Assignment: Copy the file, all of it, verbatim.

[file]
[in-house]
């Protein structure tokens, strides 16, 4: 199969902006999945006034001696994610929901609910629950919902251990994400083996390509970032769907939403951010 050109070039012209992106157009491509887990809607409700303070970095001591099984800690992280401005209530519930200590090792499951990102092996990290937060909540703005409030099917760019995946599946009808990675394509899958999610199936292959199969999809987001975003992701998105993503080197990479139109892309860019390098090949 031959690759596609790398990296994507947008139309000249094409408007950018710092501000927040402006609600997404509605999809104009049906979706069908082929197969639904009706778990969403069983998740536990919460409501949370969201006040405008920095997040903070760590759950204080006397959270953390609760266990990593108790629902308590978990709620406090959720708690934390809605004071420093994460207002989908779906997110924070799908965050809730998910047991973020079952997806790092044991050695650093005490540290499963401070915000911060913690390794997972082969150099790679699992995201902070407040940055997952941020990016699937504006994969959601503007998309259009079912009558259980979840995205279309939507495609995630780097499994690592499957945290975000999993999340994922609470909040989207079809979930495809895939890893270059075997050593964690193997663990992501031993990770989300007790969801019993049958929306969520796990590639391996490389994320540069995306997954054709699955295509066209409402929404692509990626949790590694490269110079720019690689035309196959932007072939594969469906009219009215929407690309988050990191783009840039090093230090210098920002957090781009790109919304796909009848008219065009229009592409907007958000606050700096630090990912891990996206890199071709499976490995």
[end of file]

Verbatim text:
[in-house]
């Protein structure tokens, strides 16, 4: 199969902006999945006034001696994610929901609910629950919902251990994400083996390509970032769907939403951010 050109070039012209992106157009491509887990809607409700303070970095001591099984800690992280401005209530519930200590090792499951990102092996990290937060909540703005409030099917760019995946599946009808990675394509899958999610199936292959199969999809987001975003992701998105993503080197990479139109892309860019390098090949 031959690759596609790398990296994507947008139309000249094409408007950018710092501000927040402006609600997404509605999809104009049906979706069908082929197969639904009706778990969403069983998740536990919460409501949370969201006040405008920095997040903070760590759950204080006397959270953390609760266990990593108790629902308590978990709620406090959720708690934390809605004071420093994460207002989908779906997110924070799908965050809730998910047991973020079952997806790092044991050695650093005490540290499963401070915000911060913690390794997972082969150099790679699992995201902070407040940055997952941020990016699937504006994969959601503007998309259009079912009558259980979840995205279309939507495609995630780097499994690592499957945290975000999993999340994922609470909040989207079809979930495809895939890893270059075997050593964690193997663990992501031993990770989300007790969801019993049958929306969520796990590639391996490389994320540069995306997954054709699955295509066209409402929404692509990626949790590694490269110079720019690689035309196959932007072939594969469906009219009215929407690309988050990191783009840039090093230090210098920002957090781009790109919304796909009848008219065009229009592409907007958000606050700096630090990912891990996206890199071709499976490995």